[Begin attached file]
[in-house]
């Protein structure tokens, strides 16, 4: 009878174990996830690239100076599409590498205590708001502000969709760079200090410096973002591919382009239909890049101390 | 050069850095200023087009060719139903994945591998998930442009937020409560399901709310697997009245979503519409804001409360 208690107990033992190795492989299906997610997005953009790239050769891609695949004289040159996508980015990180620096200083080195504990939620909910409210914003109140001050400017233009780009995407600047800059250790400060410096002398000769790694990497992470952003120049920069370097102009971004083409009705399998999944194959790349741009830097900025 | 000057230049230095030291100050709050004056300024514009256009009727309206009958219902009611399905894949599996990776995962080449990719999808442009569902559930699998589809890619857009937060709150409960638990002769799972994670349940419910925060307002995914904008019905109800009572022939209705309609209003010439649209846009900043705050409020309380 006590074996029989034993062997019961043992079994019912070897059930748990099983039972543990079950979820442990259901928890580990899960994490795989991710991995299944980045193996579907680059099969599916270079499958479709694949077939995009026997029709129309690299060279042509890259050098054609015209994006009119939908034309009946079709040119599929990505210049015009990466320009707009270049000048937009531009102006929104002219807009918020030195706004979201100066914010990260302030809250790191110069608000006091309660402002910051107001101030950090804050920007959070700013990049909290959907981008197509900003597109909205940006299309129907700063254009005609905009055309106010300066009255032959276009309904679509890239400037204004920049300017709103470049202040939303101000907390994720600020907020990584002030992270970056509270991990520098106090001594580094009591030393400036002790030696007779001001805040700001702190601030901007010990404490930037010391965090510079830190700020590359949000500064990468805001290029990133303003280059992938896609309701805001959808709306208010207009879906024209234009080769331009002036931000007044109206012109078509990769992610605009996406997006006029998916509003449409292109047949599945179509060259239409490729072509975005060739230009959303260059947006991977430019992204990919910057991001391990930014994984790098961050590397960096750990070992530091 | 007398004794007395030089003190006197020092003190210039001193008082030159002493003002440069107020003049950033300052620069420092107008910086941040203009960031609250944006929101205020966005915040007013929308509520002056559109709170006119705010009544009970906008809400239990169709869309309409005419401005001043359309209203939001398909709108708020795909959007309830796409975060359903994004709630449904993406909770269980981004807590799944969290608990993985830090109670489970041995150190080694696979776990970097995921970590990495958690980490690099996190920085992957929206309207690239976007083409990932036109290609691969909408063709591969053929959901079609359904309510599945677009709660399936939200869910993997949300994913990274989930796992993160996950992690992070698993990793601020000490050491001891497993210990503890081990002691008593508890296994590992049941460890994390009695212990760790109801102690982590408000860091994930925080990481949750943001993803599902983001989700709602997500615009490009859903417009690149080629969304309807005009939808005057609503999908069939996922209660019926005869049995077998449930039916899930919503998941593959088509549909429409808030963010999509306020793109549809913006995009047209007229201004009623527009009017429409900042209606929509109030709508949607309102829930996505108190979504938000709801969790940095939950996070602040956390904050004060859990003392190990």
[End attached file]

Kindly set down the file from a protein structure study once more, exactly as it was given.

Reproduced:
[in-house]
């Protein structure tokens, strides 16, 4: 009878174990996830690239100076599409590498205590708001502000969709760079200090410096973002591919382009239909890049101390 | 050069850095200023087009060719139903994945591998998930442009937020409560399901709310697997009245979503519409804001409360 208690107990033992190795492989299906997610997005953009790239050769891609695949004289040159996508980015990180620096200083080195504990939620909910409210914003109140001050400017233009780009995407600047800059250790400060410096002398000769790694990497992470952003120049920069370097102009971004083409009705399998999944194959790349741009830097900025 | 000057230049230095030291100050709050004056300024514009256009009727309206009958219902009611399905894949599996990776995962080449990719999808442009569902559930699998589809890619857009937060709150409960638990002769799972994670349940419910925060307002995914904008019905109800009572022939209705309609209003010439649209846009900043705050409020309380 006590074996029989034993062997019961043992079994019912070897059930748990099983039972543990079950979820442990259901928890580990899960994490795989991710991995299944980045193996579907680059099969599916270079499958479709694949077939995009026997029709129309690299060279042509890259050098054609015209994006009119939908034309009946079709040119599929990505210049015009990466320009707009270049000048937009531009102006929104002219807009918020030195706004979201100066914010990260302030809250790191110069608000006091309660402002910051107001101030950090804050920007959070700013990049909290959907981008197509900003597109909205940006299309129907700063254009005609905009055309106010300066009255032959276009309904679509890239400037204004920049300017709103470049202040939303101000907390994720600020907020990584002030992270970056509270991990520098106090001594580094009591030393400036002790030696007779001001805040700001702190601030901007010990404490930037010391965090510079830190700020590359949000500064990468805001290029990133303003280059992938896609309701805001959808709306208010207009879906024209234009080769331009002036931000007044109206012109078509990769992610605009996406997006006029998916509003449409292109047949599945179509060259239409490729072509975005060739230009959303260059947006991977430019992204990919910057991001391990930014994984790098961050590397960096750990070992530091 | 007398004794007395030089003190006197020092003190210039001193008082030159002493003002440069107020003049950033300052620069420092107008910086941040203009960031609250944006929101205020966005915040007013929308509520002056559109709170006119705010009544009970906008809400239990169709869309309409005419401005001043359309209203939001398909709108708020795909959007309830796409975060359903994004709630449904993406909770269980981004807590799944969290608990993985830090109670489970041995150190080694696979776990970097995921970590990495958690980490690099996190920085992957929206309207690239976007083409990932036109290609691969909408063709591969053929959901079609359904309510599945677009709660399936939200869910993997949300994913990274989930796992993160996950992690992070698993990793601020000490050491001891497993210990503890081990002691008593508890296994590992049941460890994390009695212990760790109801102690982590408000860091994930925080990481949750943001993803599902983001989700709602997500615009490009859903417009690149080629969304309807005009939808005057609503999908069939996922209660019926005869049995077998449930039916899930919503998941593959088509549909429409808030963010999509306020793109549809913006995009047209007229201004009623527009009017429409900042209606929509109030709508949607309102829930996505108190979504938000709801969790940095939950996070602040956390904050004060859990003392190990």